Inside the kiosk is a computer that scans state-issued identification cards against a sex offender database and prints badges for visitors to wear. Images from cameras placed throughout the school flash across a monitor; Warner said they often use the footage after the fact, if, say, something goes missing from a classroom. Walkie-talkies, which all school administrators and climate officers have, either sit in their chargers or on the hip of their user.

Aside from Warner, climate officers at Sussex Tech include Brian Conlin, a 27-year state police veteran who retired as a sergeant, and Warren Perry and Jerome Hitchens, both Delaware Department of Corrections retirees. Perry mainly works outdoors, patrolling the grounds in a golf cart, while Hitchens works afternoon and evening hours, during after-school activities.

According to Fisher, since Warner’s program was implemented in 2010 Sussex Tech has experienced only 11 incidents of violence. The most notable of those might be the fight that followed a Sussex Tech v. Cape Henlopen football game during which Cape students raised a sheet emblazoned with a vulgar insult on Sussex Tech. No one in that fight or any other fight over the last seven years was significantly injured, Fisher said.

But the most significant act of violence at Sussex Tech since 2010, which Fisher did not include in his count, was the 2013 suicide of a 15-year girl in a school restroom. At Sussex Tech, suicide is considered a health issue, not a school climate issue.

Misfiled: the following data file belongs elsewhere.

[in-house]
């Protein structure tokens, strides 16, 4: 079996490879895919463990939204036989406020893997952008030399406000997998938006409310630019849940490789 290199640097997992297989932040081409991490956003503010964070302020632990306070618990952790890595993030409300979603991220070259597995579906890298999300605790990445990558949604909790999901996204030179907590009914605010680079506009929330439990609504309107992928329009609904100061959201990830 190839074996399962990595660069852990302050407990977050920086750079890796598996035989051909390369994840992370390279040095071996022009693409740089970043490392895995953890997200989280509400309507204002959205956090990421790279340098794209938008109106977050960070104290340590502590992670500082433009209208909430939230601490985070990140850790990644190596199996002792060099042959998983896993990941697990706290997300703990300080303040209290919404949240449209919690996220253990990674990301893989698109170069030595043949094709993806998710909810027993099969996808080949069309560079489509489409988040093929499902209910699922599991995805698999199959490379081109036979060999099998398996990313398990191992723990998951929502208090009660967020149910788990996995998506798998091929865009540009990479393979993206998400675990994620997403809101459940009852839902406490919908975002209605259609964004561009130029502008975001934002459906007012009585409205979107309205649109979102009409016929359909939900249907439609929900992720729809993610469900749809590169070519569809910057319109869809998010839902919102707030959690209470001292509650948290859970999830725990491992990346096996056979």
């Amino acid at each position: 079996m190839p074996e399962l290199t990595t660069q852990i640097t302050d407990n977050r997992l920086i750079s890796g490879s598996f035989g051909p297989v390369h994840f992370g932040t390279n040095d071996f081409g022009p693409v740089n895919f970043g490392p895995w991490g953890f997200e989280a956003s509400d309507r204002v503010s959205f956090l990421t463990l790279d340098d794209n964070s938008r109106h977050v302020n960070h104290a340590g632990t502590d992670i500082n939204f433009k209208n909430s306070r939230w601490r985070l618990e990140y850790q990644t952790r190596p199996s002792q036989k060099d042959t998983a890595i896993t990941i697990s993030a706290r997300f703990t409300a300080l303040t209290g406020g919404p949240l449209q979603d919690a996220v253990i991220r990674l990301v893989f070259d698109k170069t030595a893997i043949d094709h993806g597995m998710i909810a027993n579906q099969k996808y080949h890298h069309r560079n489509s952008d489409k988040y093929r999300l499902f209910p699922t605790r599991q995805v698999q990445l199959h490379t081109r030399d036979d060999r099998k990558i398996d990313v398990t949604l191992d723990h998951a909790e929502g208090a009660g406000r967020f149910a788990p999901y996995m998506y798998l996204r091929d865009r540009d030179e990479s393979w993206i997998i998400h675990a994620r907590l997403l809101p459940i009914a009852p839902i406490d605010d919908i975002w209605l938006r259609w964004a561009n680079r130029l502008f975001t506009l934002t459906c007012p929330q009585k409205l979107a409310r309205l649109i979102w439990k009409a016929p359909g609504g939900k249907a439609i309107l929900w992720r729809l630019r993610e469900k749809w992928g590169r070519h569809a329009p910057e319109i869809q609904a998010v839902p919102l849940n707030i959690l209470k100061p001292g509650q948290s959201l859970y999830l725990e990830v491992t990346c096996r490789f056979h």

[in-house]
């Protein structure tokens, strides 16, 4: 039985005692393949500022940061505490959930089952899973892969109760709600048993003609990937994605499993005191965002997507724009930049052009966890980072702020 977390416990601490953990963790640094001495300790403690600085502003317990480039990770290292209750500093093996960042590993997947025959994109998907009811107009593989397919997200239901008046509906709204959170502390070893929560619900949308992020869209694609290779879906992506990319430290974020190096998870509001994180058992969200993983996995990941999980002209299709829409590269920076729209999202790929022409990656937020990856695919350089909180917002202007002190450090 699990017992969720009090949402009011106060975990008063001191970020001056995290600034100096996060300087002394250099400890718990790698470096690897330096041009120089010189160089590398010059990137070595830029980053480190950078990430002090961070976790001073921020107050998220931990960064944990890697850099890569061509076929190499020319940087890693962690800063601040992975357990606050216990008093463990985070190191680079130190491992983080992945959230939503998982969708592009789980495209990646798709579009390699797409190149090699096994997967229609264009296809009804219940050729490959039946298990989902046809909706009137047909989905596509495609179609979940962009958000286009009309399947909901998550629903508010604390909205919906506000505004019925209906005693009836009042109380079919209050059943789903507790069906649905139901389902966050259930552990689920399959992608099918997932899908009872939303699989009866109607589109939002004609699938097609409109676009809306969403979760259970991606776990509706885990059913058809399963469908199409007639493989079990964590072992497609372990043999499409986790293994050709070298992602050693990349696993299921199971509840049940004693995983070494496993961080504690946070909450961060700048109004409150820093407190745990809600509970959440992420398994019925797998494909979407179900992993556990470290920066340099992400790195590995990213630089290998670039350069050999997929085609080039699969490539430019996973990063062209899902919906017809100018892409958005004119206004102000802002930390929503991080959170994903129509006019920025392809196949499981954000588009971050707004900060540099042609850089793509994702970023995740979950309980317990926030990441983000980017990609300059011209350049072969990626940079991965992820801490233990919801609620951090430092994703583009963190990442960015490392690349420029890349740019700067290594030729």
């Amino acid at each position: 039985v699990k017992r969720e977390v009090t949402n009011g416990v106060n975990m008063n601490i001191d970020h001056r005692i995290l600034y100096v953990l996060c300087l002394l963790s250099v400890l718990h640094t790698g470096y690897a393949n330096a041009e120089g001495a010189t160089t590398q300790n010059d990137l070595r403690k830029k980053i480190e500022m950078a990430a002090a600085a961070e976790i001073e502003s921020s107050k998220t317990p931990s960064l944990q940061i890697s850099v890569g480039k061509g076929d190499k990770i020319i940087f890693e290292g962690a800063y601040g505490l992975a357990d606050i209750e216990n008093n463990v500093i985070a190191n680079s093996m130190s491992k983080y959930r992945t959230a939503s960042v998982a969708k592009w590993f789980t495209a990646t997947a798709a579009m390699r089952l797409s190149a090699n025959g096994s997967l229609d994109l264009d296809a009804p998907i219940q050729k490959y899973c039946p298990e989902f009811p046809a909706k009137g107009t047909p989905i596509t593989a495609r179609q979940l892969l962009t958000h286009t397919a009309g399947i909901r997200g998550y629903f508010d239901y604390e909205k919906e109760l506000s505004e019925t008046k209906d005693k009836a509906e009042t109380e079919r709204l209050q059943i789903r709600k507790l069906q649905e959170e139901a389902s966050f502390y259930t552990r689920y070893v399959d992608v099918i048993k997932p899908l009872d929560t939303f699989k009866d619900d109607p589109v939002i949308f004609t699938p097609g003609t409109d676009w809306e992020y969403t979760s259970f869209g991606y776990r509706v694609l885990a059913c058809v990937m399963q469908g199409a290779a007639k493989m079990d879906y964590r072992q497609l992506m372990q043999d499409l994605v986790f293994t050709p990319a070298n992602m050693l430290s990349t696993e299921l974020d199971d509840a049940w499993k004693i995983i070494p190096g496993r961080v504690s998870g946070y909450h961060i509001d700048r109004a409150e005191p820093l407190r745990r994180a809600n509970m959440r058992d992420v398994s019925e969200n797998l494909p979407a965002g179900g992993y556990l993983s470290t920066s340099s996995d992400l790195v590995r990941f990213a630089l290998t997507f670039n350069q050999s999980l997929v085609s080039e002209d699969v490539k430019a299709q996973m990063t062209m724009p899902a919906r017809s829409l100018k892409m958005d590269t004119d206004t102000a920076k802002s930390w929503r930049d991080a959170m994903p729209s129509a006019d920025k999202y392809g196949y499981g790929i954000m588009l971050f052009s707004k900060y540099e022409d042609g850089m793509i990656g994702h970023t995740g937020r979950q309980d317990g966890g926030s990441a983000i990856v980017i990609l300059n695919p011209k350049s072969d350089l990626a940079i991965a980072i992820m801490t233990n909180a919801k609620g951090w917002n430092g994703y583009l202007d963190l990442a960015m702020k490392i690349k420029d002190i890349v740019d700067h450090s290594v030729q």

“I wasn’t directly involved in that incident,” Warner said. “But I was shocked and saddened, as was everyone involved.”

In 2015, the Delaware General Assembly enacted legislation requiring all school districts to develop a suicide prevention policy, provide employees with suicide prevention training and establish a committee at each school to oversee a suicide prevention program.

Whereas the Cape Henlopen and Indian River School Districts’ suicide prevention policies are a page or less in length, Sussex Technical School District’s policy is five pages long. It is also more specific than other districts’, including descriptions of two suicide prevention programs utilized by the district, the responsibilities of the suicide prevention coordinating committee, procedures for the confidential and anonymous reporting of suicide warning signs and procedures for communications amongst school staff and with medical professionals regarding suicide.

Sussex Tech’s suicide prevention coordinating committee, which they call the SEB, or Social, Emotional, Behavioral Team, is comprised of administrators, school counselors, nurses and other selected school staff.

“They meet every two weeks to identify students in need of assistance,” Warner said. “Climate officers are notified if there is a specific student we need to be aware of.”

Fisher said that school climate officers are “another outlet” for the students.

“They’re another set of people they can share their problems with. That’s important,” he said.

Sussex Tech students aren’t shy in expressing their fondness for Warner and his coworkers, either. Kirstyn Mcnamara, a 17-year-old senior at Sussex Tech, said students feel comfortable talking to the climate officers about pretty much anything.

“I know that if I ever had an issue, even a personal thing, and just wanted to talk and let it out, they would listen,” she said.

Photos by Shannon Marvel